CyFRTPAY, DECEMBER 18—Special low sale of Rattan and Cane Rockers—FßlDAY, DECEMBER 18,_JR
gp“SATURDAY, DEC. 19—Sheffield Solid Silver Plated Knives and Forks, and 10c Tiuware day—SATURDAY, DEO. 19.^pi
«tawp LJJboXJDvrjEL LjEj.
Furnishing Goods,
i _ ijt|g !j is Iflfillllr w 2?
i i|ij s« Ag 11 ig- s - a s i 1 11 2 * cp?* rn
! g ii|!| l ? 5 s ijirsg|iii g\hh u
s jnsi S« 1 S * li, « 5 e* §! | 8 ® § 22 H
9 g a S 5 sab £► E * S 1
» m alia? " * * 53d5a e s*9g££: 5l Lni II
I S’ Is fs f fS i * ! *I! IfS i I i 2 l S' H*
iftSSji ;t • iU5f 1 ! s! S:to y
I § jig l 1 s 111 i 1 I o : S 4
I § S s o» a p p ß i l ? l \ ® 1 S 3 *
l p *UH >1 I Hiim'.i *»
\ >- -
C. E. Steward.
Staple § Fancy Groceries,
WEEKS & DURFEE, Proprietors.
West High Street, Oskaloosa, lowa.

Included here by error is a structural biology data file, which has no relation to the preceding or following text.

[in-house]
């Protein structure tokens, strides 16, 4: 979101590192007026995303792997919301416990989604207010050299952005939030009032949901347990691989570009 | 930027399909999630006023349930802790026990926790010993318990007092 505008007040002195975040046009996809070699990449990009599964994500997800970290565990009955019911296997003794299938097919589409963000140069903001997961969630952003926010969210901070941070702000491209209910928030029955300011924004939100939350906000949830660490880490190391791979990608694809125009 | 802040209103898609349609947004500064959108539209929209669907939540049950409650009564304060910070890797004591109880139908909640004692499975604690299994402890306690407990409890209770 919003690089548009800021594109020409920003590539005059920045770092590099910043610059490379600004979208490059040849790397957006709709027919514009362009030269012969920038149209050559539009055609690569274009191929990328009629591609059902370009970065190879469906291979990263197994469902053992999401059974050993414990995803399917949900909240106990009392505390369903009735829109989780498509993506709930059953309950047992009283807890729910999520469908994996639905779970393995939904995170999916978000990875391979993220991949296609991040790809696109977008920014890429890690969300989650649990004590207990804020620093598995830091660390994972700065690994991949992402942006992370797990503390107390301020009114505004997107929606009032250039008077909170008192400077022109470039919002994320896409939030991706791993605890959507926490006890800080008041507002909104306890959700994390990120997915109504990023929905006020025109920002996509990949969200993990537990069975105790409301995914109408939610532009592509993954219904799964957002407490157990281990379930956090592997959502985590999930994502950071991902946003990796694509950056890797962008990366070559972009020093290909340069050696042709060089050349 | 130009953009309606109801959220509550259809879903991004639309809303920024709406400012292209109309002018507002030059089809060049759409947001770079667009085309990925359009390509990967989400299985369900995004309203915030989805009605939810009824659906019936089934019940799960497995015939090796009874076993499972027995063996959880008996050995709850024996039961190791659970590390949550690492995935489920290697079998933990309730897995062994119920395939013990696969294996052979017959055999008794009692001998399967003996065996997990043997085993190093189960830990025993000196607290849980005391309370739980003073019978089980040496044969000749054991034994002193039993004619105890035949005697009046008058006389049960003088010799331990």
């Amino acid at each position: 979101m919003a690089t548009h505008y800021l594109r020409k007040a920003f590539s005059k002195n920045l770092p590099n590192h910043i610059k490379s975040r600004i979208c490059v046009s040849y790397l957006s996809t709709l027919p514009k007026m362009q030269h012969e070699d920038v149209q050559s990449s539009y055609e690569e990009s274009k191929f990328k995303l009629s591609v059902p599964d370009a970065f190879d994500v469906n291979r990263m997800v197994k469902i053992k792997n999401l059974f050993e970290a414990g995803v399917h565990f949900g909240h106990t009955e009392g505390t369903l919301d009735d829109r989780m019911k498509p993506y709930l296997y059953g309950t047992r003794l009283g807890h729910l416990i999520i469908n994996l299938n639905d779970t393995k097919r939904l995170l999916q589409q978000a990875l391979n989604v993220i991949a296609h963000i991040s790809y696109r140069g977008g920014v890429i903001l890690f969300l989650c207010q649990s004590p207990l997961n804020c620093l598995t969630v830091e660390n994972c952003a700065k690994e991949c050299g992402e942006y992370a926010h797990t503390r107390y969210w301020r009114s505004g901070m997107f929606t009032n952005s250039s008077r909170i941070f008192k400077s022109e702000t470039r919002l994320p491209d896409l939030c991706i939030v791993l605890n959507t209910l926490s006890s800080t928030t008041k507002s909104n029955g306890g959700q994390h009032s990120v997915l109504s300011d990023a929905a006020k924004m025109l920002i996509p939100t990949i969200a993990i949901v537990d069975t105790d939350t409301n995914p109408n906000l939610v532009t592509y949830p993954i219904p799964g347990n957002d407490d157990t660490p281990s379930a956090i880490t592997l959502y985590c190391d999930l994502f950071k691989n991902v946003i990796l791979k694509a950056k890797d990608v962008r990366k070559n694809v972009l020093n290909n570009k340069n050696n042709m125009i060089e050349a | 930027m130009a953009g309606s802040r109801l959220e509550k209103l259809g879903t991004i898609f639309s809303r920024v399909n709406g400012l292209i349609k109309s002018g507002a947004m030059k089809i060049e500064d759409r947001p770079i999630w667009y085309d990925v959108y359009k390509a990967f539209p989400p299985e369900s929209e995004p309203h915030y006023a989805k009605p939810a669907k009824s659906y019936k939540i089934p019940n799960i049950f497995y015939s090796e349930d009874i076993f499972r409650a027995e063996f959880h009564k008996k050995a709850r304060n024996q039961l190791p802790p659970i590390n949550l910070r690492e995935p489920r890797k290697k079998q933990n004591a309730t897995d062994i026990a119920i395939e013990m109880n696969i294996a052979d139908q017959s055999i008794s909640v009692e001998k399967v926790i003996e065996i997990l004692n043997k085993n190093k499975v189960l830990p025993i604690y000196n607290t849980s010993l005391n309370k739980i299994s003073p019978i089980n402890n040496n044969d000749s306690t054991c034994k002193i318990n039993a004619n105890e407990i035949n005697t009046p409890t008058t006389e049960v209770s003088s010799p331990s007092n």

Cheap, Cheaper, the Cheapest!
Don’t Fail to See Them. Their Goods are
13?" Residence on Bast High Street.
Boots i Shoes,
Etc., Etc.
North of Court House,
Just Lovely,
Cruzen & Bacon.
Wood and
Cutlery and
The Stock is complete in all Depart
ments. We make a specialty in
Fine Teas k Ganaed Goods,
knowing that good goods are always
the cheapest. See our stock of
Holiday Goods & Lamps
before buying. Our prices are reduced
to suit the times. We are thank
ful to all for the
you have given us during the year, and
now to all
Merry Christmas
Happy New Year
Transfers for the Week Past—Reported Express
ly for The Hkhai.d, by Cowan A Hambleton,
Abstractors, Real Estate and Loan Agents,
OskaUtosa, Itrwa.
W. H. Prine to M. M. Prine, 80 acres In
Sec 4, Garfield township 3,570 00
F. M. Wiles to S. A. Moore, 90 acres in
Sec 33 and 40 in Sec 32, Jefferson 3,200 00
Norman R. Hook to Isaac Hibler, part
ol 8W NW, Sec 13, Cedar 30 00
Geo. M. Tallon to John W. Tallon, 80
acres in Sec 3 and 5 acres in Sec 4.
Adams 3,100 00
R. D. Taylor to John T. Clav worth, 41
acres in Sec 23, Spring Creek. 1,000 00
N. R. Hook to M. M. Hook, part of NEI4
SWS4, Sec 14, Cedar 2,000 00
Calvin S, Cummins to Henry Mason,